THE FIVE by Robert McCammon
Robert McCammon’s The Five took me by the throat and wouldn’t let me go until I’d turned the final page. It is hands down the most gripping novel I’ve read so far this year. Notice that I didn’t say what genre the book reflects. I’m not sure where I’d categorize this one because the story offers mystery, suspense, and more than a hint of fantasy dipped in horror. The novel is a confection, a thing made up of many parts – just like the band featured in the story, and you can’t separate one of them without causing all the others to fall to pieces.
The plot, on the surface at least, is fairly straight-forward. The band known as the Five are on their last legs. They’ve been together for three years but just haven’t hit the successes they were hoping for. All of the band members – Nomad the bad boy lead singer, Ariel the songwriter and lead guitarist, Terry the keyboardist dreamer, Berke the edgy lesbian drummer, and Mike the bass player who’s shredded his life and doesn’t know any other way – stand up on the pages as the story progresses and become real people. The jacket copy gives away the suspense story about the band becoming the target of a psychopathic ex-soldier, but that tension isn’t what truly kept me turning the pages so much of the time.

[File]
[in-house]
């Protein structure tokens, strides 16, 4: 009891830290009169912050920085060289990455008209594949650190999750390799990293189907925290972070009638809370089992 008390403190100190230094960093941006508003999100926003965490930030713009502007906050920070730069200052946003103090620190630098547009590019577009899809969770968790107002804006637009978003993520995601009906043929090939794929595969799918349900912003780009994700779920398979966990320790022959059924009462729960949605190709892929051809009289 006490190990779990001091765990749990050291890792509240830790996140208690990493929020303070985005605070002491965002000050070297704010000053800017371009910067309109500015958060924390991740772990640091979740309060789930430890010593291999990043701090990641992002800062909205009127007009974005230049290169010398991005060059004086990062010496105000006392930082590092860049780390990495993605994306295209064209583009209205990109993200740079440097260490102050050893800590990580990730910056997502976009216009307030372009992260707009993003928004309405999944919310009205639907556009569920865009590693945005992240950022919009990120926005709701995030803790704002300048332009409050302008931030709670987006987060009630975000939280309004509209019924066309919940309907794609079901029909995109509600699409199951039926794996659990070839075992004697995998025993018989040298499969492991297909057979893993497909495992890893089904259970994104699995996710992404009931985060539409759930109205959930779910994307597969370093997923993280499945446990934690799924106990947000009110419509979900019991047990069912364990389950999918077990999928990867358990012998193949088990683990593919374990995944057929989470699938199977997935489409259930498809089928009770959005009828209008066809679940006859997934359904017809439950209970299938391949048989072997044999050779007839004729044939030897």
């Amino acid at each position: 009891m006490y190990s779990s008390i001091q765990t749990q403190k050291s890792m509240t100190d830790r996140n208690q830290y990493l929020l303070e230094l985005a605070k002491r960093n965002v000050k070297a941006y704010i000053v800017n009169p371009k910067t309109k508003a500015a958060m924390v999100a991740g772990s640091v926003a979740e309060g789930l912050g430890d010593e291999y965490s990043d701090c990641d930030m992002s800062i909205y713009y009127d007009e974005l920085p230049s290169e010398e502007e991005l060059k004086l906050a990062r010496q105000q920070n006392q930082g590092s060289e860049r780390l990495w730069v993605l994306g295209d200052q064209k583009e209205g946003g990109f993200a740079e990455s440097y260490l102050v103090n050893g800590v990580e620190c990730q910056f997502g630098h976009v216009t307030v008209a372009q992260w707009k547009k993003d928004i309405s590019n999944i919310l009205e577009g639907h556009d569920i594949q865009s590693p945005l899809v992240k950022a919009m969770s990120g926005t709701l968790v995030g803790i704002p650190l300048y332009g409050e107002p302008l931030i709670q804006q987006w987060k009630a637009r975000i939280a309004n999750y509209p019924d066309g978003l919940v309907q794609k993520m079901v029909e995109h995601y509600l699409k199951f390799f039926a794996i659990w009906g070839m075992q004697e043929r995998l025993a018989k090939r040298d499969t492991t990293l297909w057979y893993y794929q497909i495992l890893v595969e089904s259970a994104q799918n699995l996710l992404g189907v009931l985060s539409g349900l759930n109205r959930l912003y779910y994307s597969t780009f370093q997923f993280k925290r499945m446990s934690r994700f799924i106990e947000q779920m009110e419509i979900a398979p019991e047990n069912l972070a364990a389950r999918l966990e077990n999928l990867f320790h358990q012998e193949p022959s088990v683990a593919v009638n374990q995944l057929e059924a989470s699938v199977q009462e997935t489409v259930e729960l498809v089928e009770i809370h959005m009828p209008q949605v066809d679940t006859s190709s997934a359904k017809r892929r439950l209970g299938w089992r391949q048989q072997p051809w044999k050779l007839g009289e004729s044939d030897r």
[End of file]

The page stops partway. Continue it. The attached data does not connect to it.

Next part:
I wanted to know more about the people, and I wanted to see how their situation about staying together was going to turn out. For a long time, the killer is kept off the pages – never far, but out of the way and on a back burner – but the narrative flow turns constantly, revealing characters’ backstory and all the roadblocks in their paths.
The horror aspect of the novels spins around gods and devils for the most part, but all that is kept off-stage. The whole time I was reading the book, I really expected a more heavy-handed approach at some point, and I felt certain I would be disappointed if it happened. McCammon pulled that tension off brilliantly, though, because he kept that battle between good and evil between the lines, absent almost, but never completely out of mind.
The narrative is heavy with music background and history, and I figured that would be dry, but it wasn’t. I read that information quickly and easily, and it all had to do with the development of the characters as well as the unfolding plot. The writing is smooth and sure, and never fails to be completely gripping. Despite the simple nature of the plot, the author throws curveball after curveball into the mix, and I was swept away with how intricately everything fit together.
Normally I have trouble with a writer who head-hops, who jumps from one point of view to another in a scene, but McCammon does that a lot in this book and I never once stumbled. The characters were too real, and I was truly interested in learning what they thoughts of the twists and turns and setbacks they faced.
I read McCammon a long time ago when he first started writing. Then he walked away from the business for a time. I’m thrilled that he’s back and I really can’t recommend this novel enough. After 520 pages, I was physically fatigued and emotionally drained from keeping up with this rollercoaster ride of imagination.